Source: AD (Dutch)
Two Derby families say day trip to the picturesque Derbyshire village of Belpar was ruined by an Islamophobic attack.
Mohammed Khalifa, 37, and Nathalie Faustilio, 24, said the trip with their friends on May 18 went horribly wrong when Khalifa and his friend Hassan Sami, 21, left their wives and two young children alone in the River Garden in North Mill Bridgefoot to withdraw money.
Faustilio, an Italian Muslim convert, and English convert, Soria Hawata, 21, were subjected to an unprovoked and sustained Islamophobic attack which left Khalifa with broken ribs and both women in constant fear.
Speaking to The Muslim News Faustilio said trouble began when she and her friend were left alone by their husbands in the park. "When they went to get money from the ATM machines a man started screaming really foul things at us."
Faustilio insists the nasty verbal abuse was so motiveless she initially thought he was aiming the expletives at his dog, "He was swearing and saying really bad things. At first I thought he was aiming his abuse at the dog then I found out he was aiming it at me."
The hijab wearing ladies said they were told to remove their "Pakistani clothes". "He told me and Soria to get out of the country, his exact words were 'get the F@#ck out my country go back to Pakistan'. I told him I'm Italian and my friend was English and even if we weren't it was none of his business."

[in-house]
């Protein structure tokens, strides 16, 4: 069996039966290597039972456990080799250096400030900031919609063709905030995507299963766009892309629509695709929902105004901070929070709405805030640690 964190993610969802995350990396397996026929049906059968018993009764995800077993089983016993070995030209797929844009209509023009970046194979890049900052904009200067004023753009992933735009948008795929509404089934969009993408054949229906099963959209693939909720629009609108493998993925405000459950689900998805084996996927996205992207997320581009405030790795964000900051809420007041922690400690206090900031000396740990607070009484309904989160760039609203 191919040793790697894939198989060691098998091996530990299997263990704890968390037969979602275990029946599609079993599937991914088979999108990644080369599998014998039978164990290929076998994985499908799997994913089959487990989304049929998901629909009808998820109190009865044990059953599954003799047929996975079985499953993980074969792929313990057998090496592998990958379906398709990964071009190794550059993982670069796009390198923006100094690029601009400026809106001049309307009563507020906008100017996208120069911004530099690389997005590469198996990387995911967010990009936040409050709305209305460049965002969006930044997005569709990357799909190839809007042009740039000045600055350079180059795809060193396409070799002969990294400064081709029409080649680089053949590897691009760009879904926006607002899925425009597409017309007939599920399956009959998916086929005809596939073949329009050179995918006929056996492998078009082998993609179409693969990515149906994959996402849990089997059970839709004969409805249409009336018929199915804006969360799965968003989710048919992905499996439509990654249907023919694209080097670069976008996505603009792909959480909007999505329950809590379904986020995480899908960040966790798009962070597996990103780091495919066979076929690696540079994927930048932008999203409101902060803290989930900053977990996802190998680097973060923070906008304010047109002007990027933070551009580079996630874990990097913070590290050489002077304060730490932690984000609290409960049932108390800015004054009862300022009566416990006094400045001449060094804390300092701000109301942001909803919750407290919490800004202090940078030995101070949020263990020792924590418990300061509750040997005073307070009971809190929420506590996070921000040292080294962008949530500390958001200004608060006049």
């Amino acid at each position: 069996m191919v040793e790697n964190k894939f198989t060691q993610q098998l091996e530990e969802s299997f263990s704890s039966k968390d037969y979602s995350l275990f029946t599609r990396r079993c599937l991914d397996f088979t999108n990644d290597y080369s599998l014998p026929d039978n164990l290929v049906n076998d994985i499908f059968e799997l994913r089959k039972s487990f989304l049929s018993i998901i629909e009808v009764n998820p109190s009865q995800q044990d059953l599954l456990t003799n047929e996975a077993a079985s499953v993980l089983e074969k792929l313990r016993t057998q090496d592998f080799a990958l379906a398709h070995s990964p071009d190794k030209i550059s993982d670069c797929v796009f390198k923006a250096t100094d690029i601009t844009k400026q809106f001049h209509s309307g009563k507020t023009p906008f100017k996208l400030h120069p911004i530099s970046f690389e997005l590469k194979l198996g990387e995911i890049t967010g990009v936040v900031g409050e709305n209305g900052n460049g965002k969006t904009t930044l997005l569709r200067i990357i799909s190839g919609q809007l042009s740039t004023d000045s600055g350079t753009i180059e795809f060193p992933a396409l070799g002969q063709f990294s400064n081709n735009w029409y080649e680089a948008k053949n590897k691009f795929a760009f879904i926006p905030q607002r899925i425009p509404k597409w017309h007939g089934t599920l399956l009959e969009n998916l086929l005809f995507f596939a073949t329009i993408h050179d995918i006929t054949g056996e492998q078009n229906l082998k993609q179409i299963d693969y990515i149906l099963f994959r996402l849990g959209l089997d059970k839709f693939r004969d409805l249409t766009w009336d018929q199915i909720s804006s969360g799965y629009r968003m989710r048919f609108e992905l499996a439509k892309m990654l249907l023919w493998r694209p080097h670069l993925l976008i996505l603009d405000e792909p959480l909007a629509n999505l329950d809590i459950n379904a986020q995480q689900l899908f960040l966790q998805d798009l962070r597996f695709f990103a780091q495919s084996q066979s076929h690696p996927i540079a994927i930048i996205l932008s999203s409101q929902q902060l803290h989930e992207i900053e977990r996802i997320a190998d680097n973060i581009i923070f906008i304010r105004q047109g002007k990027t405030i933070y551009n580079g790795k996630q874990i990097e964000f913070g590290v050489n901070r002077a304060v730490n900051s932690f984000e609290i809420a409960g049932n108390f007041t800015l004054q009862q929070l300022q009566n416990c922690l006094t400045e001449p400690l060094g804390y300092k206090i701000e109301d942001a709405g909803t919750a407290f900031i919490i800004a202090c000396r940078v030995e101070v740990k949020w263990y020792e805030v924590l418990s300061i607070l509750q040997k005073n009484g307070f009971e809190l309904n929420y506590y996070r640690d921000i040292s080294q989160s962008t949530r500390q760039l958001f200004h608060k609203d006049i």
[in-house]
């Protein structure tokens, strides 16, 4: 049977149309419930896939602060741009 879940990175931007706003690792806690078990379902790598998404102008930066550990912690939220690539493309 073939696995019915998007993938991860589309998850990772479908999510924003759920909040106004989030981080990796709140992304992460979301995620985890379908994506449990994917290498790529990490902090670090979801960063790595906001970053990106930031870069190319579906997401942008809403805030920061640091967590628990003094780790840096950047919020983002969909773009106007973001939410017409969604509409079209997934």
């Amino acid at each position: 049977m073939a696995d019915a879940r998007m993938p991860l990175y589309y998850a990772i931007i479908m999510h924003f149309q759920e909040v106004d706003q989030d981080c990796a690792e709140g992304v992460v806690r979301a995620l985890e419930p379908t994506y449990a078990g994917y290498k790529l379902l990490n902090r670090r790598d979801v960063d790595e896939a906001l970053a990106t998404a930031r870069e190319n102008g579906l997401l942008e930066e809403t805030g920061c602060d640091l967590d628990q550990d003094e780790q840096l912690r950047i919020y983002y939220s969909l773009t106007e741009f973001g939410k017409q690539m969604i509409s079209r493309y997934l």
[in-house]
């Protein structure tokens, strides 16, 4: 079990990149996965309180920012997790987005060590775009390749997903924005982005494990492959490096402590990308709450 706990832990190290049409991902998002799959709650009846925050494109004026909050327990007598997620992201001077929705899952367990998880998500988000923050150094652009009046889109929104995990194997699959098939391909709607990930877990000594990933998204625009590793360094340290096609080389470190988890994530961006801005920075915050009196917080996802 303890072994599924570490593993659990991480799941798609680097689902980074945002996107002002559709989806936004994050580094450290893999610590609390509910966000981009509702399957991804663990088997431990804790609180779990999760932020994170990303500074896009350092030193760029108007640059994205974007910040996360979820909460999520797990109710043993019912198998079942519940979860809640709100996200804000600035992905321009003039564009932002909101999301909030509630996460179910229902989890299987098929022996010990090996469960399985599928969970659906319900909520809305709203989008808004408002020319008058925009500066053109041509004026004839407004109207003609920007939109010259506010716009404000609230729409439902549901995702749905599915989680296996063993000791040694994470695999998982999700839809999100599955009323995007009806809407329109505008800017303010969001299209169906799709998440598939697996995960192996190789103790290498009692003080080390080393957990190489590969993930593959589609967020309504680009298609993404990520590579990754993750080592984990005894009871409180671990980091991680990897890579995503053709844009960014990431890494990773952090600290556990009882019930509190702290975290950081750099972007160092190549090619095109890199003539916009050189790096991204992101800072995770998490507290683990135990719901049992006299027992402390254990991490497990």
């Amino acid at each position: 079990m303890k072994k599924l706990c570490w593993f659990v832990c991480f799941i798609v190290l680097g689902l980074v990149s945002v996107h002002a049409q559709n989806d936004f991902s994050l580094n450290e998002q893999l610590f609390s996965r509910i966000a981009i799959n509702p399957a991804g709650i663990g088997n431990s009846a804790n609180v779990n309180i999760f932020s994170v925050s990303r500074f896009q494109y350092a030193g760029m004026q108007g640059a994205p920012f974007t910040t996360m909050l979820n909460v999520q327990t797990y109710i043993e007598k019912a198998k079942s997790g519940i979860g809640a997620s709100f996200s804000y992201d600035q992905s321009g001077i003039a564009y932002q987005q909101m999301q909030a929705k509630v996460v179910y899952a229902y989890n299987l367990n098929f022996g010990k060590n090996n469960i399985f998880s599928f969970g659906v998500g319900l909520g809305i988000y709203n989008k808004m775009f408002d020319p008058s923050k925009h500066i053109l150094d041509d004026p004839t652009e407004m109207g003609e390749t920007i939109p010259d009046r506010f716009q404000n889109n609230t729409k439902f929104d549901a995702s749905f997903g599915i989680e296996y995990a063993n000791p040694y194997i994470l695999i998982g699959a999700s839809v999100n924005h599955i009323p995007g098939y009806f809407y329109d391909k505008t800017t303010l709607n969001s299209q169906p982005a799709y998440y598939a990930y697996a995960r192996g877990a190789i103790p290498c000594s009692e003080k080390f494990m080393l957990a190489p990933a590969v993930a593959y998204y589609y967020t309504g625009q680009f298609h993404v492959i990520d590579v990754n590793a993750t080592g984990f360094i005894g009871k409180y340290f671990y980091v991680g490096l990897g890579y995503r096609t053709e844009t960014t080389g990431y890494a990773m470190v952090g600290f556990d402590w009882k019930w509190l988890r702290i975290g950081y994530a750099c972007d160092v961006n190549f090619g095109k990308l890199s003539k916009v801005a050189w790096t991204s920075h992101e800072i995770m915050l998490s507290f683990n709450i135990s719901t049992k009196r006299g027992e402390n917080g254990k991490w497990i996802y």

Kamran Mahmood, 33, had to have 20 stitches in his face after an attack which took place in Littleborough on May 10. Detectives have released pictures of Kamran's injuries in the hope they will encourage people to come forward and help trace the offenders.
On May 10 at 7.00pm Kamran parked his empty bus at a terminus on Drake Road. Three young men, two of whom were on bikes, then approached Kamran's window and started shouting racist abuse at him.
Kamran tried to close the window and ignore them, but the offenders opened it again and one of the three then threw a glass bottle through the open window, which hit Kamran in the face.
The force of the throw knocked out one of the Kamran's teeth, and caused a large gash across his lip that has had to be stitched back together.
His face has become badly swollen as a result of the attack and he is struggling to speak. After attacking him the three young men rode away. One of them, the one who threw the bottle, is described as a young white man, aged about 16, 5ft 6in tall, slim with short fair hair. He was wearing a white t-shirt at the time of the offence.